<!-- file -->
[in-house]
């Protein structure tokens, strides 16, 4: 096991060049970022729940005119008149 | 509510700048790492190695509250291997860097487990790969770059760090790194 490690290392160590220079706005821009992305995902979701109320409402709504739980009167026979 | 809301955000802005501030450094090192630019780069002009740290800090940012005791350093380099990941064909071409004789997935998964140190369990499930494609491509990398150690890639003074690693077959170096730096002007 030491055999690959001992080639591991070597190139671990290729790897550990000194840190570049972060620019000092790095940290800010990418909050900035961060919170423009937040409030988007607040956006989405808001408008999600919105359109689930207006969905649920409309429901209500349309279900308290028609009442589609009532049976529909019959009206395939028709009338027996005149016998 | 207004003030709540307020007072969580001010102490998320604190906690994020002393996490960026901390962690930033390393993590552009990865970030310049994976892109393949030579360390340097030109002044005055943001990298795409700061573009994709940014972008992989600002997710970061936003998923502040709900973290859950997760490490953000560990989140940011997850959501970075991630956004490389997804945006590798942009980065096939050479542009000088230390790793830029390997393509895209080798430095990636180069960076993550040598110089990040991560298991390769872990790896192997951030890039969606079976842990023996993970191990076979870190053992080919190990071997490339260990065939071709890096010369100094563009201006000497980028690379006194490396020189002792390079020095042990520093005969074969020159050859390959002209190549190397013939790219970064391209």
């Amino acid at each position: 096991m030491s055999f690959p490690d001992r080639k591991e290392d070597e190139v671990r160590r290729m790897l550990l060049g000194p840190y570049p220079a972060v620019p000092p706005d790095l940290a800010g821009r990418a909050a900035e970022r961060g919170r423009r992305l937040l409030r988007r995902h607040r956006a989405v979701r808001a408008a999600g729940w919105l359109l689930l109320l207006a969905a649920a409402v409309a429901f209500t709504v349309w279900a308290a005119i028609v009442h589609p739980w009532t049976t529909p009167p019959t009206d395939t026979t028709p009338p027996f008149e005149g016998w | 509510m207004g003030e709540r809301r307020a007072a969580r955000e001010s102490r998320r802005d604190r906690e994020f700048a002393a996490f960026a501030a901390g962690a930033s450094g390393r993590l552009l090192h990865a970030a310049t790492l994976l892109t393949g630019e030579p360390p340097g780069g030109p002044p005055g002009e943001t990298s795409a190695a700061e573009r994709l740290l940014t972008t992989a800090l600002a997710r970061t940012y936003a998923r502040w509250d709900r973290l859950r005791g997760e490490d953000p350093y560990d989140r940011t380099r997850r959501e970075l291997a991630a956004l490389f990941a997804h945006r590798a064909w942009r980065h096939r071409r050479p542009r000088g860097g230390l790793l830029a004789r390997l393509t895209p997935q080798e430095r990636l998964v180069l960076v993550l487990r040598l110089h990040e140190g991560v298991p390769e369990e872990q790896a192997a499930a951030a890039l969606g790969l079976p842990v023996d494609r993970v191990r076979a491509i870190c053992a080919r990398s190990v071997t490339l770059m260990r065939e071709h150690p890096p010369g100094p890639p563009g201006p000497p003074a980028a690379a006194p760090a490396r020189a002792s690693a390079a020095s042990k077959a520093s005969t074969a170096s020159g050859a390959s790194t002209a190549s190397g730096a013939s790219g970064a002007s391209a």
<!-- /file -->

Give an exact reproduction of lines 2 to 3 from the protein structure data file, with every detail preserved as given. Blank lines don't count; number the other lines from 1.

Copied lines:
């Protein structure tokens, strides 16, 4: 096991060049970022729940005119008149 | 509510700048790492190695509250291997860097487990790969770059760090790194 490690290392160590220079706005821009992305995902979701109320409402709504739980009167026979 | 809301955000802005501030450094090192630019780069002009740290800090940012005791350093380099990941064909071409004789997935998964140190369990499930494609491509990398150690890639003074690693077959170096730096002007 030491055999690959001992080639591991070597190139671990290729790897550990000194840190570049972060620019000092790095940290800010990418909050900035961060919170423009937040409030988007607040956006989405808001408008999600919105359109689930207006969905649920409309429901209500349309279900308290028609009442589609009532049976529909019959009206395939028709009338027996005149016998 | 207004003030709540307020007072969580001010102490998320604190906690994020002393996490960026901390962690930033390393993590552009990865970030310049994976892109393949030579360390340097030109002044005055943001990298795409700061573009994709940014972008992989600002997710970061936003998923502040709900973290859950997760490490953000560990989140940011997850959501970075991630956004490389997804945006590798942009980065096939050479542009000088230390790793830029390997393509895209080798430095990636180069960076993550040598110089990040991560298991390769872990790896192997951030890039969606079976842990023996993970191990076979870190053992080919190990071997490339260990065939071709890096010369100094563009201006000497980028690379006194490396020189002792390079020095042990520093005969074969020159050859390959002209190549190397013939790219970064391209």
């Amino acid at each position: 096991m030491s055999f690959p490690d001992r080639k591991e290392d070597e190139v671990r160590r290729m790897l550990l060049g000194p840190y570049p220079a972060v620019p000092p706005d790095l940290a800010g821009r990418a909050a900035e970022r961060g919170r423009r992305l937040l409030r988007r995902h607040r956006a989405v979701r808001a408008a999600g729940w919105l359109l689930l109320l207006a969905a649920a409402v409309a429901f209500t709504v349309w279900a308290a005119i028609v009442h589609p739980w009532t049976t529909p009167p019959t009206d395939t026979t028709p009338p027996f008149e005149g016998w | 509510m207004g003030e709540r809301r307020a007072a969580r955000e001010s102490r998320r802005d604190r906690e994020f700048a002393a996490f960026a501030a901390g962690a930033s450094g390393r993590l552009l090192h990865a970030a310049t790492l994976l892109t393949g630019e030579p360390p340097g780069g030109p002044p005055g002009e943001t990298s795409a190695a700061e573009r994709l740290l940014t972008t992989a800090l600002a997710r970061t940012y936003a998923r502040w509250d709900r973290l859950r005791g997760e490490d953000p350093y560990d989140r940011t380099r997850r959501e970075l291997a991630a956004l490389f990941a997804h945006r590798a064909w942009r980065h096939r071409r050479p542009r000088g860097g230390l790793l830029a004789r390997l393509t895209p997935q080798e430095r990636l998964v180069l960076v993550l487990r040598l110089h990040e140190g991560v298991p390769e369990e872990q790896a192997a499930a951030a890039l969606g790969l079976p842990v023996d494609r993970v191990r076979a491509i870190c053992a080919r990398s190990v071997t490339l770059m260990r065939e071709h150690p890096p010369g100094p890639p563009g201006p000497p003074a980028a690379a006194p760090a490396r020189a002792s690693a390079a020095s042990k077959a520093s005969t074969a170096s020159g050859a390959s790194t002209a190549s190397g730096a013939s790219g970064a002007s391209a």